If you like looking at pictures of competition-quality model boats of all sorts, then this is the article for you. The 1995 Annual edition of Air Trails published this piece to demonstrate the huge variety of model boats that we built and sailed in the day, with loads of talent crammed into each pixel. America was filled with craftsmen who had built and operated the equipment that resulted to victory in World War II. Their skills were on ample display in the form of hand-built steam engines and internal combustion engines, rubber-powered submarines some of which were 5 feet long, radio controlled tug boats and even speed boats sporting not just one but two - count 'em, two - Dyna-Jet engines! Can you imagine the racket those babies made when fired up?!!! That's not to say there are not many exceptionally talented craftsmen today, just that as a percentage of the population they are much less represented.
The Wonderful World of Model Power Boating
Bob Crab's 6-foot all-hardwood runabout with 5-channel surplus drone R/C unit converted to rudder-throttle control; 2 1/2 hp Johnson outboard engine modified for inboard installation. Built in '29 by Al Woods.
Model Power Boat Records
Officially Recognized by the International Model Power Boat Association
Virgil Gustoyino and his "Anna I". Cedar PT hull design, original mahogany superstructure. Forster "99" power, water cooled, homemade R/C. The overall length of this craft is 52 inches.
Charles Hering, West Los Angeles, built this model of 125 foot diesel engine powered yacht. Recently completed, this 31 inch miniature is powered by 7-pole permanent magnet motor which runs off wet cell batteries. Could be mistaken for the real thing.
Here's a convenient way to start small boats submitted by the versatile Bill Baughman of Los Angeles. If you're tired of trying to hold the boat yourself, or getting someone else to do so when you start the engine, build up a holder similar to this one. Protected with an old inner tube, boat is held snug while the starting cord is used. Boxes shown, war surplus ammo cases, work fine.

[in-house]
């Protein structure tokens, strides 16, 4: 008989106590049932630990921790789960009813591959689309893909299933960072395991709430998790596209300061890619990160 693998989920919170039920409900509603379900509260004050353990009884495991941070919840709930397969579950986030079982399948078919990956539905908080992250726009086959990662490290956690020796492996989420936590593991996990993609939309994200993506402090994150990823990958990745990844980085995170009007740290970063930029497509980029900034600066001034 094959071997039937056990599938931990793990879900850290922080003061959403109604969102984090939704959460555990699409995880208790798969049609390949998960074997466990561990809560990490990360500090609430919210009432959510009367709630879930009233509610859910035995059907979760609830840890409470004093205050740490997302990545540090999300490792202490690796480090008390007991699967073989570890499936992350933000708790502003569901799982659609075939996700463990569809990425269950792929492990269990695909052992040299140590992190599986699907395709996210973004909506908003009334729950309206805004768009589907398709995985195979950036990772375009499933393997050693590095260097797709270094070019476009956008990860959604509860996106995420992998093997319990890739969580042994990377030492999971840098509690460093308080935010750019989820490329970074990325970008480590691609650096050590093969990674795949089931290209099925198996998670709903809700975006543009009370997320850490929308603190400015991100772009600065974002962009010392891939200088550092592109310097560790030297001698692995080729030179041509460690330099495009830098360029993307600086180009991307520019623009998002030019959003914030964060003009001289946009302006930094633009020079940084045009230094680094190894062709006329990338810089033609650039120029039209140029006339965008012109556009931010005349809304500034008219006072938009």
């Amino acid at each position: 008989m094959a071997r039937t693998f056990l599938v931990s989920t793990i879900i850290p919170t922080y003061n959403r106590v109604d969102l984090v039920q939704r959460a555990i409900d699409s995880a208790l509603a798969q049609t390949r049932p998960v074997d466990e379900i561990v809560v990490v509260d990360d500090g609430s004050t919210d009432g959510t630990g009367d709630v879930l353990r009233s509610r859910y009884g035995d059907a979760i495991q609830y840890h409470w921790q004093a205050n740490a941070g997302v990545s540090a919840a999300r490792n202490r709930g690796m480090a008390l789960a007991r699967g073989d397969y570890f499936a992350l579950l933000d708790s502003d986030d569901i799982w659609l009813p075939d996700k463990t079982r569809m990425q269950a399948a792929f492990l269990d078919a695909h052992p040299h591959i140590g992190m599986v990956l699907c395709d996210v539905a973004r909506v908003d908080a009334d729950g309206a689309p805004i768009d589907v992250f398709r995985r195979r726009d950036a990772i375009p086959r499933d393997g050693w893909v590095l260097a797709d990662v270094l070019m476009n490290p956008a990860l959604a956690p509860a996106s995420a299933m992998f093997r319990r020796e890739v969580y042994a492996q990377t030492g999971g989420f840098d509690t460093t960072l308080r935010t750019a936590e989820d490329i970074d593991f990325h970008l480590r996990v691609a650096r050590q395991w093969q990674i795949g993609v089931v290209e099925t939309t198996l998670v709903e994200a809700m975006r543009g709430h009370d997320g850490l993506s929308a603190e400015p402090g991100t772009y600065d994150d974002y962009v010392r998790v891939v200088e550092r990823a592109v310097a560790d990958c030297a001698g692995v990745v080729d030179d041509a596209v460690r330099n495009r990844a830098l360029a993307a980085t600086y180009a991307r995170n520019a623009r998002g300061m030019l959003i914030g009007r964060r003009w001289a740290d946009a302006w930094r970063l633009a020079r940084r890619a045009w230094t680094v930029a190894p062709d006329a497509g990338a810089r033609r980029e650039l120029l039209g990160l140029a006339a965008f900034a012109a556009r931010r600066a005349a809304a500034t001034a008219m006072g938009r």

Class C (15 c.c.) 30 1/4" racing boat built by Walt Mac Williams, Philadelphia. MPBC. Engine is rebuilt oversize glow-plugged Dooling with homemade piston, bored-out cylinder liner. World's record holder at 81.44. Beam, 10 1/4" across sponsoons.
Max Biederman of New York. Model Knights owns world record Class A which set mark of 69.23 mph. boat and engine both by Max. Motor is 2-cycle, disc rotary valve, glow plug ignition.
Class E (10 c.c.) by Ralph Richards of Philadelphia. Power is stock McCoy, .60, glow plug. Same hull design-size as MacWilliams', laid out by Harry Traband. Holds record at 84.50.
James Stribling prepares to launch his boat at the start of a "marathon race." Idea is to "free run" your boat around basin or lake while you, the contestant, attempt to keep up on foot with craft. Boats usually win; Jim was victor this time.
Working subs by Eugene V. Bunnell, Vallejo, Calif., are both rubber powered (5' long, .dives 5', travels for 300', 40 lbs.) and electric powered R/C (7'4" long, 4 1/2" wide, 6" high, 65 lbs.). 1/20 hp motor works two 4" bronze props at 80 rpm, 12 knots.
Charles Watkins, Chicago, with Class E entry at Toronto. Horizontal mounted motor. All speed pix hero by Bob Graham.
Cameron Clan's retrieving system: younger brother Butch, fishing rod & reel, small cloth bag with rubber ball for weight.
Les Stormer of Southern California Model Power Boat & Yacht Association. adjusting gas powered R/C cruiser for run at Alondra Park Lake, Los Angeles. Very complete in detail, operates well; uses underwater scoop for water-cooling engine.
No, it's not a full-sized freighter traveling along on a calm sea - it's a beautiful 30 inch model of a small freighter built by Lowell Lamb of SCMPB&YA. Job is free running type; detail is very complete; power is steam engine which blows steam out the miniature stack giving illusion of real smoke (which can be seen faintly in the photo here by Bill Baughman).
Posted September 27, 2014